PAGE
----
Market trends dictate Chinese financing
Chinese investors typically follow trending market parameters on loan-to-debt ratios, although they diverge slightly in their preference for Chinese-backed banks, sources said.
GLOBAL REPORT—Chinese investors increasingly are looking to diversity and export capital for safe harbor in more robust economies throughout the world, but that does not mean they are funding acquisitions all cash, sources said.
Loan-to-value ratios generally fall in line with trending market parameters, usually in the range of 60% to 70% debt. The source of debt financing, however, often is biased toward subsidiaries of Chinese banks that have expanded throughout Europe and the United States, according to sources.
“They’re absolutely in the business of putting out money. They’re much more concerned about the security of their investment than they are the risk. They do not want a high beta on funds,” explained Marty Collins, founder of developer Gatehouse Capital Corporation, which has used Chinese-backed funding to develop several projects, including the W Hollywood Hotel.
That particular project was one of the first in the U.S. hotel industry to employ EB-5 financing, in which foreign nationals contribute $500,000 toward projects in targeted employment areas in exchange for a visa.
Chinese nationals fueled the rise of that platform, Collins said, although it has waned in popularity as financing has become more readily available in the recent up cycle.
Rolf Tweeten, chairman of Alliance Hospitality Hotel Management, had a similar take on the investment vehicle. Chinese firms, he said, are looking for direct investment rather than dealing with the often prolonged and complicated EB-5 application process.
The majority of Chinese investors are funding acquisitions with 30% to 40% equity and 60% to 70% financing, sources said.
“The Chinese investors that I’ve dealt with … they tend to want to finance about 60% to 70% of their acquisition with debt. They’re not looking to do all equity transactions,” said John Strauss, managing director of JLL’s Hotel & Hospitality office in Los Angeles.
The same is true in Europe, said Erlend Heiberg, managing director of Horwath HTL in London.
“I have not encountered any Chinese investor that is using all equity,” he said. “The normal debt-to-equity ratio is 30% equity and 70% debt. However, if the development/acquisition calls for a stronger equity position then they will comply with the requirements.”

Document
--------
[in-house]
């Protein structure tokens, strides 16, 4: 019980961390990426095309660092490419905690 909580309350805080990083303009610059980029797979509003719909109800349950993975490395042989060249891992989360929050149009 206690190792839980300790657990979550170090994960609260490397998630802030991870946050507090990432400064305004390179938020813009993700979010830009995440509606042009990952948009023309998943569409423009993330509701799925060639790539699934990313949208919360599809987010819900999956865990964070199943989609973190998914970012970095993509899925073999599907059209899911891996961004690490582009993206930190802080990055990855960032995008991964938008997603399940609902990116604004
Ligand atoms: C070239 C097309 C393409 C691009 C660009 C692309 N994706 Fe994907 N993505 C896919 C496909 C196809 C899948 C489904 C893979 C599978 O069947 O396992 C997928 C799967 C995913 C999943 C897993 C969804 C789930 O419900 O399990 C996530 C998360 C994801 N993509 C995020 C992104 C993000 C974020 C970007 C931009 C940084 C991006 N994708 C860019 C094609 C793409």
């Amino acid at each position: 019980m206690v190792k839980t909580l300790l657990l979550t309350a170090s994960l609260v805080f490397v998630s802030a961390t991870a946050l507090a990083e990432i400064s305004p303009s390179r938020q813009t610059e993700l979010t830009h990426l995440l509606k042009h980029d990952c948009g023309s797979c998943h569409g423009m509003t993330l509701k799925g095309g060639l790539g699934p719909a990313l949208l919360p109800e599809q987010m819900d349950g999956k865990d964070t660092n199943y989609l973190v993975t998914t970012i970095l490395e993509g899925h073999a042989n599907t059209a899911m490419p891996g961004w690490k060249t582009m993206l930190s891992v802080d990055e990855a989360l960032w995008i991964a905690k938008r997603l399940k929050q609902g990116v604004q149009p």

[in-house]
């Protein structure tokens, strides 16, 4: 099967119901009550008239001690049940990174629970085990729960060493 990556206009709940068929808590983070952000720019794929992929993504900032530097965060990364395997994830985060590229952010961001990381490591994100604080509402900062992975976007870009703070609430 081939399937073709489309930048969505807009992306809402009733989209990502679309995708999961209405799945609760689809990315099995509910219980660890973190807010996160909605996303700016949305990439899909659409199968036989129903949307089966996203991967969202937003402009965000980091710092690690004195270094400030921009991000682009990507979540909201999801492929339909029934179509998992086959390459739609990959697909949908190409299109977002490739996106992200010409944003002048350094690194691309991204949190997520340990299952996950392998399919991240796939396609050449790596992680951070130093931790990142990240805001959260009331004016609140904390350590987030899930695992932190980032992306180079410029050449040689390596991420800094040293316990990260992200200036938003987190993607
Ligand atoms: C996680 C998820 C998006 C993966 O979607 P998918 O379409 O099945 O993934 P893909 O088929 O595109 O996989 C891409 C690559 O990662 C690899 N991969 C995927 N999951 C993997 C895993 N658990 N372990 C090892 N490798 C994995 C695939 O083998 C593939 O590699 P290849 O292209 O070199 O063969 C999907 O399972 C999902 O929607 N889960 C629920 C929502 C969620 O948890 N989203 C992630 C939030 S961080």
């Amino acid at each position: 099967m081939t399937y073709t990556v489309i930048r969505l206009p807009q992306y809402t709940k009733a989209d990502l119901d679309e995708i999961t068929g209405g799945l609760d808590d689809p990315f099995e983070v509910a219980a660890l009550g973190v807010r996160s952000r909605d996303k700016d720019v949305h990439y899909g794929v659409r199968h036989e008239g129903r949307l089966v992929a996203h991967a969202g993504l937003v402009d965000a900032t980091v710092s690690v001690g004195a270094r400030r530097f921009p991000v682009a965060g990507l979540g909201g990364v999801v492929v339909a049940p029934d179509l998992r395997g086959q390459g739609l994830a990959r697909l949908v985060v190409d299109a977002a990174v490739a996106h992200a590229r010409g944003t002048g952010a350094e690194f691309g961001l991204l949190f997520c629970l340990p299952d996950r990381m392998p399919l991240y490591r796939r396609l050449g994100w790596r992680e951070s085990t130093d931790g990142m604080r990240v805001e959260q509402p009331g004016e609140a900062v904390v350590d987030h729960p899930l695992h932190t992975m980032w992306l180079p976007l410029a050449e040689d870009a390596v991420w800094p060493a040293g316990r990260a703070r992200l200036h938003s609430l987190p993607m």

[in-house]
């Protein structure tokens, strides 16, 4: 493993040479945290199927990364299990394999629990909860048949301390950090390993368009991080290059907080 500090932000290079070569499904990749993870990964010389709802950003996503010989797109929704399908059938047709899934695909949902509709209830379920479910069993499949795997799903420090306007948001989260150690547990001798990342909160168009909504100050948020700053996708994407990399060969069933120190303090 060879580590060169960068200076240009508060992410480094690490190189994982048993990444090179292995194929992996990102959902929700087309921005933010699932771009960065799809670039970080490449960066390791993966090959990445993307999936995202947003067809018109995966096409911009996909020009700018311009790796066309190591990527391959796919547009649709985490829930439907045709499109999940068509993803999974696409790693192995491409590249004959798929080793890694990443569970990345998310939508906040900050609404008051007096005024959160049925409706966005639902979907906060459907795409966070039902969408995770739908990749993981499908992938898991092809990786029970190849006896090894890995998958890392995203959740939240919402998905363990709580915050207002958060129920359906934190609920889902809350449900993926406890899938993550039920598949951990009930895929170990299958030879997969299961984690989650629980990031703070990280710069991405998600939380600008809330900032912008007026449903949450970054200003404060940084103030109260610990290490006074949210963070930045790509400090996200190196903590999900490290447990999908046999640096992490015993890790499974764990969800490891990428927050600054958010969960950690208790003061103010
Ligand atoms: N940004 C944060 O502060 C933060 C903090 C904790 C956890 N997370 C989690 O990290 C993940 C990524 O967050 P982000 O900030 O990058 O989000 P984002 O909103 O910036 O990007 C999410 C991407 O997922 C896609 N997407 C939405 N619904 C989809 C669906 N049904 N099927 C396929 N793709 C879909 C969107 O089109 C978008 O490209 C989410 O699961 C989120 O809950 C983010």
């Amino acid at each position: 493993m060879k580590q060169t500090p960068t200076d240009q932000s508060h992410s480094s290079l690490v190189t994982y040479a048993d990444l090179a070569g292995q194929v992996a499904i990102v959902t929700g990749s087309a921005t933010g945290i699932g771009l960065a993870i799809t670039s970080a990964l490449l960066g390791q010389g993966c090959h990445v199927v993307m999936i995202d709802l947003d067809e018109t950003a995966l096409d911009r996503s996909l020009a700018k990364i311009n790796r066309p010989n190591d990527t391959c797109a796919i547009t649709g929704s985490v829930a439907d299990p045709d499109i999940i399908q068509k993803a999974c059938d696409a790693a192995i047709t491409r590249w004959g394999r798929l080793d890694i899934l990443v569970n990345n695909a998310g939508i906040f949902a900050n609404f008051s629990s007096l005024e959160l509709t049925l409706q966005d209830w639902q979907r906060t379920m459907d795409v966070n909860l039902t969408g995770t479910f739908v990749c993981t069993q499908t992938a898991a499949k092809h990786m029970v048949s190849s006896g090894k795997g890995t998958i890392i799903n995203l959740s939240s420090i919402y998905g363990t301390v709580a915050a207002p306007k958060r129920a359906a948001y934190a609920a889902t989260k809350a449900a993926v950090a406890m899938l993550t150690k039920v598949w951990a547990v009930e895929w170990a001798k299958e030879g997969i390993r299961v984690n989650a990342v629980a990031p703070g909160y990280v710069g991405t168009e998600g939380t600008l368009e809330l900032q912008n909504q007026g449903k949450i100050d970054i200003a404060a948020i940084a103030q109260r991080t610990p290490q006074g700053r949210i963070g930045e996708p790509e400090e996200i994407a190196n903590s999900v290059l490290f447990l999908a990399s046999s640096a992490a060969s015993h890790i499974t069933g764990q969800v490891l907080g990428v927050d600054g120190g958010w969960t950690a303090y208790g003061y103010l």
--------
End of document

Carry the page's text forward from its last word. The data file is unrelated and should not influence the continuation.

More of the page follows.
Heiberg did note that some Chinese investors initially will close with equity and then seek financing later.
The reason? “To move capital out of China, and when financing they leave the equity released offshore. The renminbi is currently seen as overvalued, and is therefore beneficial for them to maximize the capital export,” he said.
Collins has noted a different trend in some U.S. West Coast gateways.
“(Chinese investors are) not going out to Morgan Stanley and Wells Fargo and getting land loans,” he said referring to a number of mixed-use development projects in Los Angeles. “Most of these acquisitions are styled as all equity. If there’s any debt involved, it’s very little.”
Heiberg and Strauss noted a propensity for Chinese investors to seek debt financing from subsidiaries of Chinese banks.
“In many cases, the largest of China’s banks like China Merchants Bank now have subsidiary bank branches in key gateway U.S. cities. These China lenders that have huge balance sheets in China also now have branches in the U.S. It’s a very relationship-driven model. …
“Generally there’s a leaning toward a Chinese lender,” he added.
During a recent Chinese-backed deal brokered by JLL, however, Strauss said the buyer chose to finance with a U.S. bank instead of a comparable Chinese bank subsidiary.
Heiberg has noted similar transactions in Europe.
“Chinese investors are commercially driven, and would consider the best available deal, it being a domestic or international source,” he said.
Discipline in deal making
“Chinese investors stick to certain return requirements and are less likely to lower them significantly in order to acquire trophy assets, and as a result we see more activity in the mid to upscale segments, as well as boutique operations,” Heiberg said.
Global brands play a major role, Strauss said.
“The Chinese investors that we’re looking at are tending to look at full-service hotels with notable, recognized international brands like Marriott or Hilton or Hyatt or Starwood or Holiday Inn,” he said. “They’re definitely focused on branded versus unbranded. They’re definitely focused on top 25 markets … more urban locations.”
Coastal cities usually top the list, as they are more accessible to international, inbound demand, an increasing proportion of which comes from China, Strauss added.
Chinese investors are also very yield-driven, he said. “Definitely has to have a yield—anywhere from 6(%) to circa 8% going-in yield.”
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